|Published online: August 6, 2014||$US5.00|
As educators, we are all concerned with ensuring that students become independent, creative, and critical thinkers. But with the Quality Assurance Agency for Higher Education (QAA) publishing a new guidance chapter on deliberate steps UK higher education providers should take to enable students to develop into such thinkers, the need to reconceptualise critical thinking becomes evident. This paper proposes a neurodevelopmental model of critical thinking, where the developmental process of becoming a critical thinker is framed on the assumption that ontogeny recapitulates phylogeny in the evolution of the scientific mind. This is an extension of the existing developmental model of metaknowing. Four phases are proposed for the development of critical thinking in undergraduates, each reflecting evolutionary phases linked to the human mind. The cognitive neuroscience concept of phase transitions is applied to explain how students move from earlier to later phases of critical thinking and which brain areas need to develop to allow for advanced critical or epistemological thinking. The paper addresses how teaching and assessment practices can foster the transition through the phases and identify the limitations placed on the development of critical thinking by various factors, including the phase the educators have themselves achieved.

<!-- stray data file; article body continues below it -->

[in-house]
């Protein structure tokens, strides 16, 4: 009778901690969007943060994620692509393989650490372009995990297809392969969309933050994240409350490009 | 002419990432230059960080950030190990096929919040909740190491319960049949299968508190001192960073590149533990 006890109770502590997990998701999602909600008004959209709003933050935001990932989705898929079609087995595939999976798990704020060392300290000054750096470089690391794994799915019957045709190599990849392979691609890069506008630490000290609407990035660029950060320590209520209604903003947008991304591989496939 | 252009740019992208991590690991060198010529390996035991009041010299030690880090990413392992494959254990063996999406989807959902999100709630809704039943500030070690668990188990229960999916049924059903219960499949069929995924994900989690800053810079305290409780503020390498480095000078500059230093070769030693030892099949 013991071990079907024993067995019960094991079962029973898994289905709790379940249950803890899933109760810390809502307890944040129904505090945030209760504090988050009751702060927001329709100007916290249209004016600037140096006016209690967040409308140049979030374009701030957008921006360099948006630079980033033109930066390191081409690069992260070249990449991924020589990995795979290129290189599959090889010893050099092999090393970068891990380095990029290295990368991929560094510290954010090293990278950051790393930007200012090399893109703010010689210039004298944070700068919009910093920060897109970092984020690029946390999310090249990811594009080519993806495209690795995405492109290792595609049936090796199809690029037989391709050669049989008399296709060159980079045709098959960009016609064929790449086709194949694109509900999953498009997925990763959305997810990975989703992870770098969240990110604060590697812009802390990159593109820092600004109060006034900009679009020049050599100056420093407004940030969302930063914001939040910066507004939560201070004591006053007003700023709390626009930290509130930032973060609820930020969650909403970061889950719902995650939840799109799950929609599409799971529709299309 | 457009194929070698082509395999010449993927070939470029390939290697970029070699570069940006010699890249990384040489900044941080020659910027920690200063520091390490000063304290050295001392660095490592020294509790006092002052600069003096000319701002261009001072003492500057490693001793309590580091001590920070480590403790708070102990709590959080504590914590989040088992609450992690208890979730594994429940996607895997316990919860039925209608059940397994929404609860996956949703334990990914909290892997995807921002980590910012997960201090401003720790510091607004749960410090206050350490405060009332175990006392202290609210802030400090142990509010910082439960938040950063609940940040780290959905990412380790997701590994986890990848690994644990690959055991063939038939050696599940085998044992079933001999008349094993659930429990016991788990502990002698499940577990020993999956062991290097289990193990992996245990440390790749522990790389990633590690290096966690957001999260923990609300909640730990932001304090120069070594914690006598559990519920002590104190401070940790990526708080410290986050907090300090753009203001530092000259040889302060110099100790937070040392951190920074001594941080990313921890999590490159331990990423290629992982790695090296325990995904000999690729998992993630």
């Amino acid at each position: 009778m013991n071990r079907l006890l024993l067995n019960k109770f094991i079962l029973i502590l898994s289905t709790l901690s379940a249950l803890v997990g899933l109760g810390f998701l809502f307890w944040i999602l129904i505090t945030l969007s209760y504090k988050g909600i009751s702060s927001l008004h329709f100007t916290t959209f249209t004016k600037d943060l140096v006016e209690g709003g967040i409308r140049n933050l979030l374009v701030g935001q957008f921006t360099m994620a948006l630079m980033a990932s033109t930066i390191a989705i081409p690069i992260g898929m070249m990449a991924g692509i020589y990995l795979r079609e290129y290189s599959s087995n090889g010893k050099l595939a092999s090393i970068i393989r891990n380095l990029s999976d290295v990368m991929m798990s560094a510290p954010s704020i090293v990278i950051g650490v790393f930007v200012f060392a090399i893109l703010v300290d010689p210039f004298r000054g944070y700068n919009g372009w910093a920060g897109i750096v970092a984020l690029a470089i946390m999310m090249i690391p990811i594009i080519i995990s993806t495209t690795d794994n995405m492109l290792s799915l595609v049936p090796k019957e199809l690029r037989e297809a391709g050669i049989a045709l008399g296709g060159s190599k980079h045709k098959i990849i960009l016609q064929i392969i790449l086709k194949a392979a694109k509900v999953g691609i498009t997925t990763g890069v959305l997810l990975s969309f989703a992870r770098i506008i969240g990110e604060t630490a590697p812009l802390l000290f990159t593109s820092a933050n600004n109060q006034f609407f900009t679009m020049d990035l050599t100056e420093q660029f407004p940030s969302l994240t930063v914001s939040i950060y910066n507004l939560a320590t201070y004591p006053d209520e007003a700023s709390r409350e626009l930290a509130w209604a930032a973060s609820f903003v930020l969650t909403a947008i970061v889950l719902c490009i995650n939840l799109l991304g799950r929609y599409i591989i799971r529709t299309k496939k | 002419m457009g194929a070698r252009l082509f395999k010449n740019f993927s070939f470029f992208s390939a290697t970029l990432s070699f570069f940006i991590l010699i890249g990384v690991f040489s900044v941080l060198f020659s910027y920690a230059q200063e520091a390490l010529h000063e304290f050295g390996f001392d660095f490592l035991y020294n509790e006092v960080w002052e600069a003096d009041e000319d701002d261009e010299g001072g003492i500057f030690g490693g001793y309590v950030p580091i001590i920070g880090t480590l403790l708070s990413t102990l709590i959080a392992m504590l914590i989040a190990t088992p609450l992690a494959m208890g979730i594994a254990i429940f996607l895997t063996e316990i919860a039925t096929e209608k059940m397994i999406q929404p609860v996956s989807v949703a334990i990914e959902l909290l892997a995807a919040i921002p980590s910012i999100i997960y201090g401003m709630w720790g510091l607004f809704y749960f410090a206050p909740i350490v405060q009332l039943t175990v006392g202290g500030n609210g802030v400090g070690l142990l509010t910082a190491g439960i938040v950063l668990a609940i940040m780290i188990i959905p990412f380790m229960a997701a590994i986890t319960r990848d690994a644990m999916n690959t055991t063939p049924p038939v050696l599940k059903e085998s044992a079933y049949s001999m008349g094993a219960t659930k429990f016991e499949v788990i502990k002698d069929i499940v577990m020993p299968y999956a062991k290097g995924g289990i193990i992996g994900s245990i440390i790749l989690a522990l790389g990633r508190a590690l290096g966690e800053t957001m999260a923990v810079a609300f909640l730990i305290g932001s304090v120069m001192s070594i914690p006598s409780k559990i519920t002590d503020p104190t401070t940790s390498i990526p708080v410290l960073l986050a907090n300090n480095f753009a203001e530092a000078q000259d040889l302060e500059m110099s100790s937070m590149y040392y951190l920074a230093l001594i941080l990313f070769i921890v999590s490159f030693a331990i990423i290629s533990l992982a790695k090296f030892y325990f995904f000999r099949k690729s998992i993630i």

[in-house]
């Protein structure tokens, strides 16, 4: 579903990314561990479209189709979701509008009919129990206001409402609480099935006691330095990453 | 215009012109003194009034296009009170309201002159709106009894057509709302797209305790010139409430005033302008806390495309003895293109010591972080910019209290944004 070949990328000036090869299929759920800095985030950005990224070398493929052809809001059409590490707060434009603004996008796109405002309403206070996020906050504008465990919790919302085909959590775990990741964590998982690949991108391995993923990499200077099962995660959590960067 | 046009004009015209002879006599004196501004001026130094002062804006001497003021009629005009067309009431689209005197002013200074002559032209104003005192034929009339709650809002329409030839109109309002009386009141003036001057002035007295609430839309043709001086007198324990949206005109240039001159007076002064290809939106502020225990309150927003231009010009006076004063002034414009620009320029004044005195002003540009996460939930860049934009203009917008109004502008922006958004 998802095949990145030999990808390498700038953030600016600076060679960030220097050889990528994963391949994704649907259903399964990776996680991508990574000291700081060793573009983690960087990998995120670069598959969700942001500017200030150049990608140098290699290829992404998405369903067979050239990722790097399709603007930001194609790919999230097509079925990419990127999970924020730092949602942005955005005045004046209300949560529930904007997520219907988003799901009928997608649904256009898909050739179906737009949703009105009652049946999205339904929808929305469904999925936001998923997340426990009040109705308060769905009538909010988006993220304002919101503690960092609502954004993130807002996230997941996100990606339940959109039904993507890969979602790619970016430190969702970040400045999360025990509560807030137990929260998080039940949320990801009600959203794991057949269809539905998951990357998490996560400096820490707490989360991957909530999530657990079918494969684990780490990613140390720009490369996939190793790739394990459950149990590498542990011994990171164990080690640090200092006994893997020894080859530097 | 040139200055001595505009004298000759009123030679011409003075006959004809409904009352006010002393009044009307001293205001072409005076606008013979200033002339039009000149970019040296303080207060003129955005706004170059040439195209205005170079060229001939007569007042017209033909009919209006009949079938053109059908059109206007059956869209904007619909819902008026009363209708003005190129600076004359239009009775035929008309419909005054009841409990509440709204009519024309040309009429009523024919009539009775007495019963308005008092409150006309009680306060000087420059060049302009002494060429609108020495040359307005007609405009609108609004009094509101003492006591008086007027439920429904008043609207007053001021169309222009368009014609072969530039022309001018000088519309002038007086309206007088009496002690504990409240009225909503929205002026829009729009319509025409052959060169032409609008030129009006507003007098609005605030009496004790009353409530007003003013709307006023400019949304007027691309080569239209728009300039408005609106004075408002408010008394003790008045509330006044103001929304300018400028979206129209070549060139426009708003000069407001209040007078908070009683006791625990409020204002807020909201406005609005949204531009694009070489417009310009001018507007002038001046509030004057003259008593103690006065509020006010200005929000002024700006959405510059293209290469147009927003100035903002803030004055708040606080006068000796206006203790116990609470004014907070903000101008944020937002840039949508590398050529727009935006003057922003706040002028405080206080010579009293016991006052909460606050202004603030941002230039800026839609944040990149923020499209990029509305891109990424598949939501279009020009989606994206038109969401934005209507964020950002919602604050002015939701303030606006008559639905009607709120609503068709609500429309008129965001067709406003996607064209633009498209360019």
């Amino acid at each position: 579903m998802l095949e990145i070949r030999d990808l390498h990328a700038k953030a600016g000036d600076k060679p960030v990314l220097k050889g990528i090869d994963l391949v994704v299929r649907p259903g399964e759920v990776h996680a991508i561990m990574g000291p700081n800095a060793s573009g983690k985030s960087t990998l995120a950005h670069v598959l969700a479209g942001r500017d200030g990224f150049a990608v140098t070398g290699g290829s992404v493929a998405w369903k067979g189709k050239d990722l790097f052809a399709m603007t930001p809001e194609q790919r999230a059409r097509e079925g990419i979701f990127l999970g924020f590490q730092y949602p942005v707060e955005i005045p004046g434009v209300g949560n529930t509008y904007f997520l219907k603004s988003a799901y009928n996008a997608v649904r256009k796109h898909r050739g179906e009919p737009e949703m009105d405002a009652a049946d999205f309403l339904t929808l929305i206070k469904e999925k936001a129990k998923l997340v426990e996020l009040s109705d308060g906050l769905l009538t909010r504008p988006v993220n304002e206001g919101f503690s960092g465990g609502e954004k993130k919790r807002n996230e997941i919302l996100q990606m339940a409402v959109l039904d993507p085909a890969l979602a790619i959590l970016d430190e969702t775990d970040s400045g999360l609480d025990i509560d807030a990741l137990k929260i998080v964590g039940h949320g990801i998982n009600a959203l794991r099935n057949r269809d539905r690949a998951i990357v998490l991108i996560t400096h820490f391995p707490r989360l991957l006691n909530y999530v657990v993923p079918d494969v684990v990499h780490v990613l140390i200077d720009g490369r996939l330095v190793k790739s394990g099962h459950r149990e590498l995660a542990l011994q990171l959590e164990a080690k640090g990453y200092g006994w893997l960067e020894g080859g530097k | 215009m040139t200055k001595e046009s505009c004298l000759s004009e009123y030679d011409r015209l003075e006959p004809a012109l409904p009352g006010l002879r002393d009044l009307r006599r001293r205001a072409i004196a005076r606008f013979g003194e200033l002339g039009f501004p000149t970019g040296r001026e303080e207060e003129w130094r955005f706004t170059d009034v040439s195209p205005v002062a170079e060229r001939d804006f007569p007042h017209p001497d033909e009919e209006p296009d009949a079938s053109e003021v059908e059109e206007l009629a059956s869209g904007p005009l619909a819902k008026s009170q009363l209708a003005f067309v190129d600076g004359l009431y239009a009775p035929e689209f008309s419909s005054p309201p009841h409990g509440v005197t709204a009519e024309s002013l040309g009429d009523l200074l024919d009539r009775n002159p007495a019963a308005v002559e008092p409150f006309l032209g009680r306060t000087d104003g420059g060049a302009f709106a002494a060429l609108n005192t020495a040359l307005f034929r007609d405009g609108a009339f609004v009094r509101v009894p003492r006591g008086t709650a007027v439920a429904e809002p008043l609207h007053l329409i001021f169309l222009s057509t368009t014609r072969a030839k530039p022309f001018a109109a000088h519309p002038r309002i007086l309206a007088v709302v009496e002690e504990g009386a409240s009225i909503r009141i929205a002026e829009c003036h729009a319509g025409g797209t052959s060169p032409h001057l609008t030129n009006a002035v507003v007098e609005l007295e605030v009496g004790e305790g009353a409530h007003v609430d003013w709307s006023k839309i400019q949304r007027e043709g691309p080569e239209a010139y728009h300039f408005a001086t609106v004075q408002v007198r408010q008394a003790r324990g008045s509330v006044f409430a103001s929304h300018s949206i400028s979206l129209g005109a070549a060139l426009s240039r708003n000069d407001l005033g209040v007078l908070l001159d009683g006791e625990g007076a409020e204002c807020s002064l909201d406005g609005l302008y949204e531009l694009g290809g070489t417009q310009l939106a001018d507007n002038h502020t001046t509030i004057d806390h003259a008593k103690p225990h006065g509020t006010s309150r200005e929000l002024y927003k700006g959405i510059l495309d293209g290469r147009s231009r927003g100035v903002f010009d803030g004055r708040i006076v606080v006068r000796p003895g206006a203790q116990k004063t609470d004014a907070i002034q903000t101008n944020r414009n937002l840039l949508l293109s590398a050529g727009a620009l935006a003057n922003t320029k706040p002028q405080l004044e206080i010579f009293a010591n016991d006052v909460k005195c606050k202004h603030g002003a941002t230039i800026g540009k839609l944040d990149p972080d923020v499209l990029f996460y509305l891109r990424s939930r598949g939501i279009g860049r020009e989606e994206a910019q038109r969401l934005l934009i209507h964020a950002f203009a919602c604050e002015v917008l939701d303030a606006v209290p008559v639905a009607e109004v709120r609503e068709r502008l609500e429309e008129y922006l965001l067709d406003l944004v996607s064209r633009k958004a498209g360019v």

|Keywords:||Critical Thinking, Neurodevelopmental Model, Mental Phase Transitions|
The International Journal of Pedagogy and Curriculum, Volume 21, Issue 1, August 2014, pp.27-36. Article: Print (Spiral Bound). Published online: August 6, 2014 (Article: Electronic (PDF File; 373.634KB)).
Associate Professor in Psychology, School of Communications, Arts, and Social Sciences, Richmond University--The American International University in London, London, UK
Professor, Institute of Education, University of London, London, UK